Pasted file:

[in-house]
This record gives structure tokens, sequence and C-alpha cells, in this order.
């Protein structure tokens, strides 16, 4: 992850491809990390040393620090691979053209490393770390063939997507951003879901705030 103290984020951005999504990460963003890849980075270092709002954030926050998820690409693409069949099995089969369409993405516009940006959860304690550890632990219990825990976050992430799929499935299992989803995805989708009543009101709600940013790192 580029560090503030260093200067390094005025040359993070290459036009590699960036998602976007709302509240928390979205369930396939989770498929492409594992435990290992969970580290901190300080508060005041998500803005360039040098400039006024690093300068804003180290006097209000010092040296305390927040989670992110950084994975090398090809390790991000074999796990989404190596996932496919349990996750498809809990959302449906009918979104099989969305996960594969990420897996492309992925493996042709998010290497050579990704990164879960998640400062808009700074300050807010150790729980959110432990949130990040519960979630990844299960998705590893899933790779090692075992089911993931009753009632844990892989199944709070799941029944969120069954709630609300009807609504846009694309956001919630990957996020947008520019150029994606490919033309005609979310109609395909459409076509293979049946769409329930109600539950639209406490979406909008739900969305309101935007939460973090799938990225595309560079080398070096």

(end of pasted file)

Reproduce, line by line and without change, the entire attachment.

[in-house]
This record gives structure tokens, sequence and C-alpha cells, in this order.
């Protein structure tokens, strides 16, 4: 992850491809990390040393620090691979053209490393770390063939997507951003879901705030 103290984020951005999504990460963003890849980075270092709002954030926050998820690409693409069949099995089969369409993405516009940006959860304690550890632990219990825990976050992430799929499935299992989803995805989708009543009101709600940013790192 580029560090503030260093200067390094005025040359993070290459036009590699960036998602976007709302509240928390979205369930396939989770498929492409594992435990290992969970580290901190300080508060005041998500803005360039040098400039006024690093300068804003180290006097209000010092040296305390927040989670992110950084994975090398090809390790991000074999796990989404190596996932496919349990996750498809809990959302449906009918979104099989969305996960594969990420897996492309992925493996042709998010290497050579990704990164879960998640400062808009700074300050807010150790729980959110432990949130990040519960979630990844299960998705590893899933790779090692075992089911993931009753009632844990892989199944709070799941029944969120069954709630609300009807609504846009694309956001919630990957996020947008520019150029994606490919033309005609979310109609395909459409076509293979049946769409329930109600539950639209406490979406909008739900969305309101935007939460973090799938990225595309560079080398070096």